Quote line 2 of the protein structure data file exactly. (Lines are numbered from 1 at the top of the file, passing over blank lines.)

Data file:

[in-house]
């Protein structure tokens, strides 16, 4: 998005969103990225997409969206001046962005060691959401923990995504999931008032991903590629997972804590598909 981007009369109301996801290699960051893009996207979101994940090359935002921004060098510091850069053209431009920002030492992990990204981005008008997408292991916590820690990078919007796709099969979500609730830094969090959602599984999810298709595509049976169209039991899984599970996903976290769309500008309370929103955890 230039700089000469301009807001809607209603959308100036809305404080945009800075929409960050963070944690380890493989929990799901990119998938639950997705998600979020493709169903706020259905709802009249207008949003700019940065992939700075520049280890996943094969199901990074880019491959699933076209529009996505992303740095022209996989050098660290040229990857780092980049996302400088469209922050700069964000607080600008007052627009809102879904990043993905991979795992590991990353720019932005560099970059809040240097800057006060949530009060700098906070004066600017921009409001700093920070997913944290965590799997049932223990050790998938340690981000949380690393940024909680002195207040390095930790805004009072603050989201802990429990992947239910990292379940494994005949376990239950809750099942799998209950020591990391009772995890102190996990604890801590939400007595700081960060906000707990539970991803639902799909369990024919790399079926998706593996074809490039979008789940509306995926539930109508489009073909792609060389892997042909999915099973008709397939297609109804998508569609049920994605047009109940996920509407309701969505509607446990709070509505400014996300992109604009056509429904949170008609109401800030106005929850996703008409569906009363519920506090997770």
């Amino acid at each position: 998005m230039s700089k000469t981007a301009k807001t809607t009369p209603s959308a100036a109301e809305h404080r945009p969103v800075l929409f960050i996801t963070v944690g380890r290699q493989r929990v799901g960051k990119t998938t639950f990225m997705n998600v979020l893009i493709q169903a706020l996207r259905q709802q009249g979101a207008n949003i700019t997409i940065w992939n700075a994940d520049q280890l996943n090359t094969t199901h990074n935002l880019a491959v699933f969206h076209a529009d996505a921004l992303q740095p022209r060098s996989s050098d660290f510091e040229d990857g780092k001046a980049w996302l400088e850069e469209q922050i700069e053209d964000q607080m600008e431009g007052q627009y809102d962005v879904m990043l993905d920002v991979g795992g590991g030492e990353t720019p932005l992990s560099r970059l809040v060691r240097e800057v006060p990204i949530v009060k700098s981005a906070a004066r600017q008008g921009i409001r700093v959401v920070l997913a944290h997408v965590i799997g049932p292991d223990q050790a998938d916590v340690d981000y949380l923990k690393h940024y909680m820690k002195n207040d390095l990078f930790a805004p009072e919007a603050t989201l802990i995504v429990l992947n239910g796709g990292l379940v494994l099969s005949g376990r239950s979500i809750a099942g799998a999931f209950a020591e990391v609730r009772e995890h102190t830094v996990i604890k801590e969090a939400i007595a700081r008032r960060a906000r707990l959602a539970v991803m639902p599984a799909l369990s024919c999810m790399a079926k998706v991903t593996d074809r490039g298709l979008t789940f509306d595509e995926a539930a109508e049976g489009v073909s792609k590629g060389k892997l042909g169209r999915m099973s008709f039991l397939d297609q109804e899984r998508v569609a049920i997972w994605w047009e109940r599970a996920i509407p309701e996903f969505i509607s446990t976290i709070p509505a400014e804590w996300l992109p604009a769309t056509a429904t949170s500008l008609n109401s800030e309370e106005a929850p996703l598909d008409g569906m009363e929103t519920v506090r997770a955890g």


């Protein structure tokens, strides 16, 4: 998005969103990225997409969206001046962005060691959401923990995504999931008032991903590629997972804590598909 981007009369109301996801290699960051893009996207979101994940090359935002921004060098510091850069053209431009920002030492992990990204981005008008997408292991916590820690990078919007796709099969979500609730830094969090959602599984999810298709595509049976169209039991899984599970996903976290769309500008309370929103955890 230039700089000469301009807001809607209603959308100036809305404080945009800075929409960050963070944690380890493989929990799901990119998938639950997705998600979020493709169903706020259905709802009249207008949003700019940065992939700075520049280890996943094969199901990074880019491959699933076209529009996505992303740095022209996989050098660290040229990857780092980049996302400088469209922050700069964000607080600008007052627009809102879904990043993905991979795992590991990353720019932005560099970059809040240097800057006060949530009060700098906070004066600017921009409001700093920070997913944290965590799997049932223990050790998938340690981000949380690393940024909680002195207040390095930790805004009072603050989201802990429990992947239910990292379940494994005949376990239950809750099942799998209950020591990391009772995890102190996990604890801590939400007595700081960060906000707990539970991803639902799909369990024919790399079926998706593996074809490039979008789940509306995926539930109508489009073909792609060389892997042909999915099973008709397939297609109804998508569609049920994605047009109940996920509407309701969505509607446990709070509505400014996300992109604009056509429904949170008609109401800030106005929850996703008409569906009363519920506090997770």